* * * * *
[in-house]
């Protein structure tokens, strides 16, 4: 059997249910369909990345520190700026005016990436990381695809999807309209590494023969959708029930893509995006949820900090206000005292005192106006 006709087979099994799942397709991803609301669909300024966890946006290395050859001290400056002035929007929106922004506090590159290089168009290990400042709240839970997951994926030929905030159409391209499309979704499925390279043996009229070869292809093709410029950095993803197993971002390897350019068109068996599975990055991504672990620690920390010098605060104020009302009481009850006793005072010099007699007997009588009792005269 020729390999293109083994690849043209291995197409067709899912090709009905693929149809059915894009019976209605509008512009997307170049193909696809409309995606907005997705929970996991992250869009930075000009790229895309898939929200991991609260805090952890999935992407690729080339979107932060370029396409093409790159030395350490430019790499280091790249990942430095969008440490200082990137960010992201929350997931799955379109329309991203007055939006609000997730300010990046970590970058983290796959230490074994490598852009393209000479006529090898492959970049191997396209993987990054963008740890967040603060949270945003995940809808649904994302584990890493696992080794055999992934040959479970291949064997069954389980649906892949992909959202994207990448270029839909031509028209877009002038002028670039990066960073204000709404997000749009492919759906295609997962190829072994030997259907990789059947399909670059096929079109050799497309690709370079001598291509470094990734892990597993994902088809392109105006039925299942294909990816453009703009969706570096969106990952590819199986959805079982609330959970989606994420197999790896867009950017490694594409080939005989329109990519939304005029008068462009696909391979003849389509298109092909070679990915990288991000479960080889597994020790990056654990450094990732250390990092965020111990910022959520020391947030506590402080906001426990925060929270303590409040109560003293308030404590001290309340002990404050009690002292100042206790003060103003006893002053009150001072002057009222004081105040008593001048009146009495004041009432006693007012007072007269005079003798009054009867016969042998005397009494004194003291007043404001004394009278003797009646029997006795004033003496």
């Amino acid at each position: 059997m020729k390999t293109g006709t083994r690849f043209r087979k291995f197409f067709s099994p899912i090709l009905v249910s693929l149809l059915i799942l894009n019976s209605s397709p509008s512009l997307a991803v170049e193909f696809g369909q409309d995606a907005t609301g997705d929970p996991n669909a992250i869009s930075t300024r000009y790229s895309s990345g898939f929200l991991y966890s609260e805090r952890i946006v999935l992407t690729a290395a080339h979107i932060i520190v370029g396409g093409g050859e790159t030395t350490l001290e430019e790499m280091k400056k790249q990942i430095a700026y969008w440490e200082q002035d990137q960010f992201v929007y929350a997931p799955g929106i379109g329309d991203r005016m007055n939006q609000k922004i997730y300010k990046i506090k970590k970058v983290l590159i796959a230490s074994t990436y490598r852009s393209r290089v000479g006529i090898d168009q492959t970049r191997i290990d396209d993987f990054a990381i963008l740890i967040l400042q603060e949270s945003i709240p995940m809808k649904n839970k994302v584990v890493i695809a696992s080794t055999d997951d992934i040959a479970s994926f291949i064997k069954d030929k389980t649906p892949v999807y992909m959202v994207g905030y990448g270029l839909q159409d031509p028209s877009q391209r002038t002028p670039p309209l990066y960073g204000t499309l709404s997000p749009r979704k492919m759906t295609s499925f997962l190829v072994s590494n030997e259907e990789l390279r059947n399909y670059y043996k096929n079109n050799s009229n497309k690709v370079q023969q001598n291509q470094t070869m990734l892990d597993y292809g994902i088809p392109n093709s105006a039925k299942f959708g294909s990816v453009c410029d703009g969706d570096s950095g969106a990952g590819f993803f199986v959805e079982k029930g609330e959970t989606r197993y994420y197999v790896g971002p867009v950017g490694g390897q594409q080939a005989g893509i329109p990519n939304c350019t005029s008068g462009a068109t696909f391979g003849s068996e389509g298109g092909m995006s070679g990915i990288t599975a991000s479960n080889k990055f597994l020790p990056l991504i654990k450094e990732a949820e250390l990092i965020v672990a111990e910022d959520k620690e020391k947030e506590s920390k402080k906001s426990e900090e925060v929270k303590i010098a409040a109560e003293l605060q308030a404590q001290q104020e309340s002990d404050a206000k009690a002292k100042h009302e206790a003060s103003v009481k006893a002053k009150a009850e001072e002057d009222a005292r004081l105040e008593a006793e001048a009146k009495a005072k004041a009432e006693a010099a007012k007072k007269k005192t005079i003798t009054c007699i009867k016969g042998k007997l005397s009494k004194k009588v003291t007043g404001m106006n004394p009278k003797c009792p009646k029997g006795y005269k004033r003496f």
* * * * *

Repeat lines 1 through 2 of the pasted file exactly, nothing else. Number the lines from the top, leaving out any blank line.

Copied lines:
[in-house]
């Protein structure tokens, strides 16, 4: 059997249910369909990345520190700026005016990436990381695809999807309209590494023969959708029930893509995006949820900090206000005292005192106006 006709087979099994799942397709991803609301669909300024966890946006290395050859001290400056002035929007929106922004506090590159290089168009290990400042709240839970997951994926030929905030159409391209499309979704499925390279043996009229070869292809093709410029950095993803197993971002390897350019068109068996599975990055991504672990620690920390010098605060104020009302009481009850006793005072010099007699007997009588009792005269 020729390999293109083994690849043209291995197409067709899912090709009905693929149809059915894009019976209605509008512009997307170049193909696809409309995606907005997705929970996991992250869009930075000009790229895309898939929200991991609260805090952890999935992407690729080339979107932060370029396409093409790159030395350490430019790499280091790249990942430095969008440490200082990137960010992201929350997931799955379109329309991203007055939006609000997730300010990046970590970058983290796959230490074994490598852009393209000479006529090898492959970049191997396209993987990054963008740890967040603060949270945003995940809808649904994302584990890493696992080794055999992934040959479970291949064997069954389980649906892949992909959202994207990448270029839909031509028209877009002038002028670039990066960073204000709404997000749009492919759906295609997962190829072994030997259907990789059947399909670059096929079109050799497309690709370079001598291509470094990734892990597993994902088809392109105006039925299942294909990816453009703009969706570096969106990952590819199986959805079982609330959970989606994420197999790896867009950017490694594409080939005989329109990519939304005029008068462009696909391979003849389509298109092909070679990915990288991000479960080889597994020790990056654990450094990732250390990092965020111990910022959520020391947030506590402080906001426990925060929270303590409040109560003293308030404590001290309340002990404050009690002292100042206790003060103003006893002053009150001072002057009222004081105040008593001048009146009495004041009432006693007012007072007269005079003798009054009867016969042998005397009494004194003291007043404001004394009278003797009646029997006795004033003496």